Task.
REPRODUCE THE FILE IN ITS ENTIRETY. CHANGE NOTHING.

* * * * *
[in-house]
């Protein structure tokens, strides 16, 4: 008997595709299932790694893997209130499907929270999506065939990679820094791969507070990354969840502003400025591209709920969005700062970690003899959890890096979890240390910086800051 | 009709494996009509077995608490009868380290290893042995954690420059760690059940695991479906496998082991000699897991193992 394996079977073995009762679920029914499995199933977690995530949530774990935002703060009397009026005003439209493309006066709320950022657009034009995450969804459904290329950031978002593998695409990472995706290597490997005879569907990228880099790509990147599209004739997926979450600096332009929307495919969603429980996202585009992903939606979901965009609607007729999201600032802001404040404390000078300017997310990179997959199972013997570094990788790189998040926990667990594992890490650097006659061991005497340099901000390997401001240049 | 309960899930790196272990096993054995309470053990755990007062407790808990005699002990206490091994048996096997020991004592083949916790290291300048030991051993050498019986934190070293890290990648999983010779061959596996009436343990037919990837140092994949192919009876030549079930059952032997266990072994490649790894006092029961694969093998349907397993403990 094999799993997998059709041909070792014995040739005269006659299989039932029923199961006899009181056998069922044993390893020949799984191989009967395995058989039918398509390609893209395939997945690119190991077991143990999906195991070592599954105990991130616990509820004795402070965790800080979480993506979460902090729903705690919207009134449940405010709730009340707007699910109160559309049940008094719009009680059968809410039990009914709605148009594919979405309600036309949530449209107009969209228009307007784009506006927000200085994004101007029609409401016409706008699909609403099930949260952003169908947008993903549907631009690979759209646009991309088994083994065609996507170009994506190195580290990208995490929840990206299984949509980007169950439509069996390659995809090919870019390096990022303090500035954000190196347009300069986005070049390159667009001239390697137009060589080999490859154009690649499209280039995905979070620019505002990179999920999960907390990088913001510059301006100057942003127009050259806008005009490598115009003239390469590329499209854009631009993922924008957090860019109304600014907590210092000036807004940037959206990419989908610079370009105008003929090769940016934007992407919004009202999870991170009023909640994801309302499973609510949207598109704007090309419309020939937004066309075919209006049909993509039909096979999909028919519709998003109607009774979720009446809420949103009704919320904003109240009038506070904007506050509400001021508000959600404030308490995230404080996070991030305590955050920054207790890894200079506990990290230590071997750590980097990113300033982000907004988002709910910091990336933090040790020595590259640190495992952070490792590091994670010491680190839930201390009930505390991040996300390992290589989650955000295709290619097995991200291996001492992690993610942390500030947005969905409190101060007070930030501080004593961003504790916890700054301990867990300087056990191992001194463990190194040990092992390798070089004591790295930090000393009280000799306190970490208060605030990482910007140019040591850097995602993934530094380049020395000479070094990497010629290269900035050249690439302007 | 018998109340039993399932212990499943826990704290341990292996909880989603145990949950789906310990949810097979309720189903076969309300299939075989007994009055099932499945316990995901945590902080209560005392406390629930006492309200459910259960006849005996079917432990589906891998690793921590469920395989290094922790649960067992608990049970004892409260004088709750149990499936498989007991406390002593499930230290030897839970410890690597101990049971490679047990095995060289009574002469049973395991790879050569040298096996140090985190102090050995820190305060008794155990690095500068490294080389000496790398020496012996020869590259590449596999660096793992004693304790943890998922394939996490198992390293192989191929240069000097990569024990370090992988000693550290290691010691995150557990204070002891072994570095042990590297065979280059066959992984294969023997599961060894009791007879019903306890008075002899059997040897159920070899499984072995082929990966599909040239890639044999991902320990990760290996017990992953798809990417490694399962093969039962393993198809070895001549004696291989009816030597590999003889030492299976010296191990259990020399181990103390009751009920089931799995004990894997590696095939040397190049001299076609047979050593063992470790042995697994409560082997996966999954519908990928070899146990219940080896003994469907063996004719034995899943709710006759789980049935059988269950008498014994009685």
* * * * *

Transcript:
[in-house]
């Protein structure tokens, strides 16, 4: 008997595709299932790694893997209130499907929270999506065939990679820094791969507070990354969840502003400025591209709920969005700062970690003899959890890096979890240390910086800051 | 009709494996009509077995608490009868380290290893042995954690420059760690059940695991479906496998082991000699897991193992 394996079977073995009762679920029914499995199933977690995530949530774990935002703060009397009026005003439209493309006066709320950022657009034009995450969804459904290329950031978002593998695409990472995706290597490997005879569907990228880099790509990147599209004739997926979450600096332009929307495919969603429980996202585009992903939606979901965009609607007729999201600032802001404040404390000078300017997310990179997959199972013997570094990788790189998040926990667990594992890490650097006659061991005497340099901000390997401001240049 | 309960899930790196272990096993054995309470053990755990007062407790808990005699002990206490091994048996096997020991004592083949916790290291300048030991051993050498019986934190070293890290990648999983010779061959596996009436343990037919990837140092994949192919009876030549079930059952032997266990072994490649790894006092029961694969093998349907397993403990 094999799993997998059709041909070792014995040739005269006659299989039932029923199961006899009181056998069922044993390893020949799984191989009967395995058989039918398509390609893209395939997945690119190991077991143990999906195991070592599954105990991130616990509820004795402070965790800080979480993506979460902090729903705690919207009134449940405010709730009340707007699910109160559309049940008094719009009680059968809410039990009914709605148009594919979405309600036309949530449209107009969209228009307007784009506006927000200085994004101007029609409401016409706008699909609403099930949260952003169908947008993903549907631009690979759209646009991309088994083994065609996507170009994506190195580290990208995490929840990206299984949509980007169950439509069996390659995809090919870019390096990022303090500035954000190196347009300069986005070049390159667009001239390697137009060589080999490859154009690649499209280039995905979070620019505002990179999920999960907390990088913001510059301006100057942003127009050259806008005009490598115009003239390469590329499209854009631009993922924008957090860019109304600014907590210092000036807004940037959206990419989908610079370009105008003929090769940016934007992407919004009202999870991170009023909640994801309302499973609510949207598109704007090309419309020939937004066309075919209006049909993509039909096979999909028919519709998003109607009774979720009446809420949103009704919320904003109240009038506070904007506050509400001021508000959600404030308490995230404080996070991030305590955050920054207790890894200079506990990290230590071997750590980097990113300033982000907004988002709910910091990336933090040790020595590259640190495992952070490792590091994670010491680190839930201390009930505390991040996300390992290589989650955000295709290619097995991200291996001492992690993610942390500030947005969905409190101060007070930030501080004593961003504790916890700054301990867990300087056990191992001194463990190194040990092992390798070089004591790295930090000393009280000799306190970490208060605030990482910007140019040591850097995602993934530094380049020395000479070094990497010629290269900035050249690439302007 | 018998109340039993399932212990499943826990704290341990292996909880989603145990949950789906310990949810097979309720189903076969309300299939075989007994009055099932499945316990995901945590902080209560005392406390629930006492309200459910259960006849005996079917432990589906891998690793921590469920395989290094922790649960067992608990049970004892409260004088709750149990499936498989007991406390002593499930230290030897839970410890690597101990049971490679047990095995060289009574002469049973395991790879050569040298096996140090985190102090050995820190305060008794155990690095500068490294080389000496790398020496012996020869590259590449596999660096793992004693304790943890998922394939996490198992390293192989191929240069000097990569024990370090992988000693550290290691010691995150557990204070002891072994570095042990590297065979280059066959992984294969023997599961060894009791007879019903306890008075002899059997040897159920070899499984072995082929990966599909040239890639044999991902320990990760290996017990992953798809990417490694399962093969039962393993198809070895001549004696291989009816030597590999003889030492299976010296191990259990020399181990103390009751009920089931799995004990894997590696095939040397190049001299076609047979050593063992470790042995697994409560082997996966999954519908990928070899146990219940080896003994469907063996004719034995899943709710006759789980049935059988269950008498014994009685």